Sunday, October 3, 2010

What is a House? What is a Home?

Tighsolas, 1910 era. House of Light

In 1896, while the Liberals were lobbying for the right to rule, and while Herbert Ames was conducting his survey of Montreal poverty in the City Below the Hill, Norman Nicholson, my husband's great grandfather was building a house up on the hill, or up from the river at least, in Richmond, Quebec. He built it 'himself'.

What is a house, I am moved to ask.

In this case it was $100.00 for a lot, (a large unknown sum borrowed but the house itself ending up costing 2,700.00) payment of note 300.00, stone for south wall, 53 dollars, lumber 74.80, plastering house, 96.48, carpentry labour 373.80, bricking house 106.60,etc.

Norman was doing well in 1896. Big money poured through his business (I have the records.) So was the country of Canada doing fine and it would continue to prosper in the Laurier Era to come. Norman was a successful hemlock bark dealer. But soon the hemlock in the Eastern Townships of Quebec would be used up and tanners (who used the bark in their process) would look to Scandinavia for hemlock bark, or use other methods in their tanning process.

This, at least, is how I understand it.

Tighsolas, the house that Norman built for his family in 1896, would become both an anchor for the family in hard times and a brick albatross around its neck, keeping the family from being nimble enough to keep with the changing economy in the early twentiesth century.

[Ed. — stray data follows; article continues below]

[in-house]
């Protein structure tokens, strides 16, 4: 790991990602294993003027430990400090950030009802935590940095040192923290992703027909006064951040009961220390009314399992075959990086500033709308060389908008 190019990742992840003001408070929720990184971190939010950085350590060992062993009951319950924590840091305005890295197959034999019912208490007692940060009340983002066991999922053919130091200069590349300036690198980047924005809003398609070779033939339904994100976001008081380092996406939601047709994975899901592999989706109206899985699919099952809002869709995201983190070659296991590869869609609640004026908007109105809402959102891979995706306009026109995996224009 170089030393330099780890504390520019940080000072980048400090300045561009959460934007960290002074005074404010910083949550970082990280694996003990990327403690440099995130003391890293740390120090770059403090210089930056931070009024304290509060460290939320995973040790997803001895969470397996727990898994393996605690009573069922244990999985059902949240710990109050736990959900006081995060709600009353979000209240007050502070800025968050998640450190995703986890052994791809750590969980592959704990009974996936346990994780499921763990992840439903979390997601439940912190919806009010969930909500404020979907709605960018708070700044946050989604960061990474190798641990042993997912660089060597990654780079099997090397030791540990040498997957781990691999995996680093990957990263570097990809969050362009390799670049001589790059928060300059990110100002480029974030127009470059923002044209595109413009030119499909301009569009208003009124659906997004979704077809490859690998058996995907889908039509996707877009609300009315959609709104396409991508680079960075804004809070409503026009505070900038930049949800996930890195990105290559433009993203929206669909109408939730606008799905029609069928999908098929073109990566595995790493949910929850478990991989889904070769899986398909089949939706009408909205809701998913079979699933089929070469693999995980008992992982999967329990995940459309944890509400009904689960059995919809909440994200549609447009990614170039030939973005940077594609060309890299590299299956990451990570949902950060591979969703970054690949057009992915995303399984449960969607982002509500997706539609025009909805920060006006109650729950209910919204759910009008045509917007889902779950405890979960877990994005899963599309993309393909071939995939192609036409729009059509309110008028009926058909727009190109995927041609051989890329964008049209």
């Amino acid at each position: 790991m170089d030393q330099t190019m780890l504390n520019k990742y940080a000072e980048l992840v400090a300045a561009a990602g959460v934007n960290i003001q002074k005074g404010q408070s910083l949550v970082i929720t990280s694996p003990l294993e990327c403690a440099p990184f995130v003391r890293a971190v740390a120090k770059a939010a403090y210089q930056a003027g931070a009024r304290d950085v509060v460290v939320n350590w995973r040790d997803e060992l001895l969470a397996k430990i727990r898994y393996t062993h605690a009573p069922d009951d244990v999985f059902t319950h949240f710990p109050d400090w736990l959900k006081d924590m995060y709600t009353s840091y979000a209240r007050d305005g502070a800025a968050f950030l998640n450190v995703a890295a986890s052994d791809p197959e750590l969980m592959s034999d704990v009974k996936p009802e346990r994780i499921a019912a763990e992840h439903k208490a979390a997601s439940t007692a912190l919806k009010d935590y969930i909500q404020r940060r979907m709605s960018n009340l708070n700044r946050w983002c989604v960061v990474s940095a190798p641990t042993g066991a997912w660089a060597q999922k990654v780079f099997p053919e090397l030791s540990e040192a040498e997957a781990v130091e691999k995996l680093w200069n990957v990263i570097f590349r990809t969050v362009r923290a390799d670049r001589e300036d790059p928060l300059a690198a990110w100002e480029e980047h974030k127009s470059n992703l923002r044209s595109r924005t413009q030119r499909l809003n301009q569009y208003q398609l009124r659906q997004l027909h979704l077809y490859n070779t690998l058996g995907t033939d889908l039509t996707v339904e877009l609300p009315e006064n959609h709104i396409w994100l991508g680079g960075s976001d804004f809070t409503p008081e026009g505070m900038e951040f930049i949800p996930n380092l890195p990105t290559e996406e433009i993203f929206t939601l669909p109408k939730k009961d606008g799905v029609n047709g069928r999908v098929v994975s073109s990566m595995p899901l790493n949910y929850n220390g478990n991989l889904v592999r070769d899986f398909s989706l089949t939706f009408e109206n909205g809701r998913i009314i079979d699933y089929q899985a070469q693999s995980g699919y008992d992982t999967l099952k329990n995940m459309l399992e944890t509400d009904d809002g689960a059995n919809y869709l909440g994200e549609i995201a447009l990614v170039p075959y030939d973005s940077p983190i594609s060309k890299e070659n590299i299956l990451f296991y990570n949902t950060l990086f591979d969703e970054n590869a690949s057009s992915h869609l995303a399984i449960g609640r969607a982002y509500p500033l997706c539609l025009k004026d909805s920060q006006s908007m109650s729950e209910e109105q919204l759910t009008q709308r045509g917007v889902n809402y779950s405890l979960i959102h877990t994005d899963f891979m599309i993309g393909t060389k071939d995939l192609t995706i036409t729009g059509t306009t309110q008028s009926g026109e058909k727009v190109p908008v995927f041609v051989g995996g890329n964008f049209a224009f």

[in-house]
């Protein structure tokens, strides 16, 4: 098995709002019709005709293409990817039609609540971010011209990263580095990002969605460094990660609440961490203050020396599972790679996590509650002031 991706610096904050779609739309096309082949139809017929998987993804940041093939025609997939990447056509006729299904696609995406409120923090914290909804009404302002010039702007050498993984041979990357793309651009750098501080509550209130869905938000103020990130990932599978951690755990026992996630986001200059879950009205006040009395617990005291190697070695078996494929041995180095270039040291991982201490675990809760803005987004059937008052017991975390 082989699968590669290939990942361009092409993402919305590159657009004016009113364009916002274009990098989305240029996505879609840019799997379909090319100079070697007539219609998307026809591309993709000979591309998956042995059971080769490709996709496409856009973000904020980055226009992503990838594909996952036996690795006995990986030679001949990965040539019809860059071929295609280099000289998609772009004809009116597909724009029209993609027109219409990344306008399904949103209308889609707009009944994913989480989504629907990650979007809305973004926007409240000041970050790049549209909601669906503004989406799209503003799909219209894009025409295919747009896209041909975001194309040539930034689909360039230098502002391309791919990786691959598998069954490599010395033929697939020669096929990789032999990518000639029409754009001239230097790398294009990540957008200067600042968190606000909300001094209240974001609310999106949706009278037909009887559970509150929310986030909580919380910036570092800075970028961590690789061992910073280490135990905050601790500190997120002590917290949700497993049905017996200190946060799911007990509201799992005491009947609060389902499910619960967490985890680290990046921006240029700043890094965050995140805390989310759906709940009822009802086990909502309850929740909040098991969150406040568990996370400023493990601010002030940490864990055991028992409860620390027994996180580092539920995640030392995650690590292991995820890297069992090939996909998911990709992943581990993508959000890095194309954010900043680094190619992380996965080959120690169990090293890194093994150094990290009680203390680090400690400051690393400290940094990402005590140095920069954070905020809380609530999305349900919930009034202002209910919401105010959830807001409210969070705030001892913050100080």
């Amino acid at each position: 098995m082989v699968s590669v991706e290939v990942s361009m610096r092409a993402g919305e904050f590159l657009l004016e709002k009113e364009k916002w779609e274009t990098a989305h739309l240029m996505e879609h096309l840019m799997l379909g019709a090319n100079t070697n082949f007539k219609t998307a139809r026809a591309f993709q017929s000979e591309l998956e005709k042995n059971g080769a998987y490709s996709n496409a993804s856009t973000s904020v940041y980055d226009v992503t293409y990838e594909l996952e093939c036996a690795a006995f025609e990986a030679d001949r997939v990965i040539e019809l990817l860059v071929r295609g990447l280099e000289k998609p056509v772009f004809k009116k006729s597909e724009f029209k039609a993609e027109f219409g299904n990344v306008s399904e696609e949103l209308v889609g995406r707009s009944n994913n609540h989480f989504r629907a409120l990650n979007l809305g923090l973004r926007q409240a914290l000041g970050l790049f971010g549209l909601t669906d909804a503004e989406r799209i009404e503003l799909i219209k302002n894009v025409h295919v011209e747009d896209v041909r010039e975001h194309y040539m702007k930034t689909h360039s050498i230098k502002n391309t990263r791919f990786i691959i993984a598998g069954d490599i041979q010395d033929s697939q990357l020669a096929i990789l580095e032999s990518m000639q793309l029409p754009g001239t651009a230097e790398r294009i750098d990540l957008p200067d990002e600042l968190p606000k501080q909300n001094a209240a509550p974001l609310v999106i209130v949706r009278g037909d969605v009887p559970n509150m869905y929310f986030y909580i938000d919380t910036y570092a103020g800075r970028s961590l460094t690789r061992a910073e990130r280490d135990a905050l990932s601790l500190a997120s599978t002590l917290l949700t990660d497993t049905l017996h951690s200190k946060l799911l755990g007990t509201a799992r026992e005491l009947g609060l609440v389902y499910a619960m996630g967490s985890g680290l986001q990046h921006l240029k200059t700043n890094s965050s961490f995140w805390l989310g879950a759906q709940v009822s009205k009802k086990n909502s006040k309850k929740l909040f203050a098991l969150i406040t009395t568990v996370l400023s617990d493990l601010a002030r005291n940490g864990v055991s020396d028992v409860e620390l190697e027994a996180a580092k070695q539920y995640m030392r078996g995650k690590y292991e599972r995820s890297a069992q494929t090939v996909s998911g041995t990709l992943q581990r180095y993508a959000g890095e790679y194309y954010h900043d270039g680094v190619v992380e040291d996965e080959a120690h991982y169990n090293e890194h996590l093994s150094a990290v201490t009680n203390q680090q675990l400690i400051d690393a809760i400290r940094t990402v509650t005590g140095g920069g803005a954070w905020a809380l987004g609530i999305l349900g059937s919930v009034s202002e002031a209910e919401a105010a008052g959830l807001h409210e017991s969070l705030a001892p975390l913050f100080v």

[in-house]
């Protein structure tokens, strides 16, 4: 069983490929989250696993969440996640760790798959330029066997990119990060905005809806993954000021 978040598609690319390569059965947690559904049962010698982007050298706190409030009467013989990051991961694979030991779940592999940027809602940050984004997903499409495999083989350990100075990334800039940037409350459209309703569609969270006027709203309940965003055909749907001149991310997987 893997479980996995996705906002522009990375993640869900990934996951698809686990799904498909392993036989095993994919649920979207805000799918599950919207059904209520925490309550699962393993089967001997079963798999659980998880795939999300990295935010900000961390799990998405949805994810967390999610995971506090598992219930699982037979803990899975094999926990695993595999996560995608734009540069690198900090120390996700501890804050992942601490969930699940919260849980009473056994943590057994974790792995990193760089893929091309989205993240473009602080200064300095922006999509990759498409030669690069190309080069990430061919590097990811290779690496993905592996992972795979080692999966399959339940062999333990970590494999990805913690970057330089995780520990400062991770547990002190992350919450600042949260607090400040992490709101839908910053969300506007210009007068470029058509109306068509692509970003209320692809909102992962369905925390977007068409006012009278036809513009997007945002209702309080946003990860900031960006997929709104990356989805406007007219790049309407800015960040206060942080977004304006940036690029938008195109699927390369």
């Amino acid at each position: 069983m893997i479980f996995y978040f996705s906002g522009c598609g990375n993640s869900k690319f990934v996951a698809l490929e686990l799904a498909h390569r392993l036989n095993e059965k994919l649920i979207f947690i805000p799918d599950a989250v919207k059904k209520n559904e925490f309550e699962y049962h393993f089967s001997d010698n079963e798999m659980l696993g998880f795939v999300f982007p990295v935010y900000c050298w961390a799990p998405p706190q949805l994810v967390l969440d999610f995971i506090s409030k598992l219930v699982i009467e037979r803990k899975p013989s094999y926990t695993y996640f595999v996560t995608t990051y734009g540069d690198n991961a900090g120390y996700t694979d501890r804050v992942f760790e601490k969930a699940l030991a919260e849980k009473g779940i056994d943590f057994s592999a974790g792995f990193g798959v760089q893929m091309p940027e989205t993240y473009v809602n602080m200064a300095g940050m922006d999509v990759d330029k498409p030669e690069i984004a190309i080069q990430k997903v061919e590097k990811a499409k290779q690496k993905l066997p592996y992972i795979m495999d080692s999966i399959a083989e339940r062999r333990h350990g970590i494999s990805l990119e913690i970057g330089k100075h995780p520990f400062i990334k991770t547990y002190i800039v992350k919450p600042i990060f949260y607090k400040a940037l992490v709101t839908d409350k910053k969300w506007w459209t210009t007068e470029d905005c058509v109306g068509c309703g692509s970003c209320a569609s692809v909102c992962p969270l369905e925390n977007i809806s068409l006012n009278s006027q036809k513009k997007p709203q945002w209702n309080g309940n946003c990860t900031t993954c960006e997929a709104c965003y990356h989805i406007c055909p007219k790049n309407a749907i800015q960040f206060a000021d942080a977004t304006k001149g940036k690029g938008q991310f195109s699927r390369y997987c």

As I have written elsewhere, Tighsolas was more than a house to the Nicholsons. These people were descendants of Isle of Lewis crofters, cleared from their land in 1838, 41 and 51, and forced to come to Canada, the US and Australia. PEI and St. Francis Quebec were their ports of destination in Canada.

In some cases, their homes, mud huts with thatched roofs, were burned from over them. In some cases they came to Canada with nothing. One group of immigrants, which probably included the McLeods, Margaret's ancestors, arrived with nothing but the clothes on their backs.

So, this puts the story of Tighsolas into perspective. Call it racial memory. If Margaret Nicholson, born in Canada in 1854, felt like a 'true Canadian' she also had a mother who spoke only Gaelic.

And Edith was moved to visit the Homeland in 1932, where she took pride in the fact that some Nicholson ancestors had founded an education institute of note on the Isle of Lewis. She brought back the documents for the Nicholson Institute.

But Norman's Nicholsons had come to the Isle of Lewis from Skye.

Stornoway is the capital of Isle of Lewis. It is no coincidence that the house of the Leader of the Opposition in the Canadian Parliament is called Stornoway.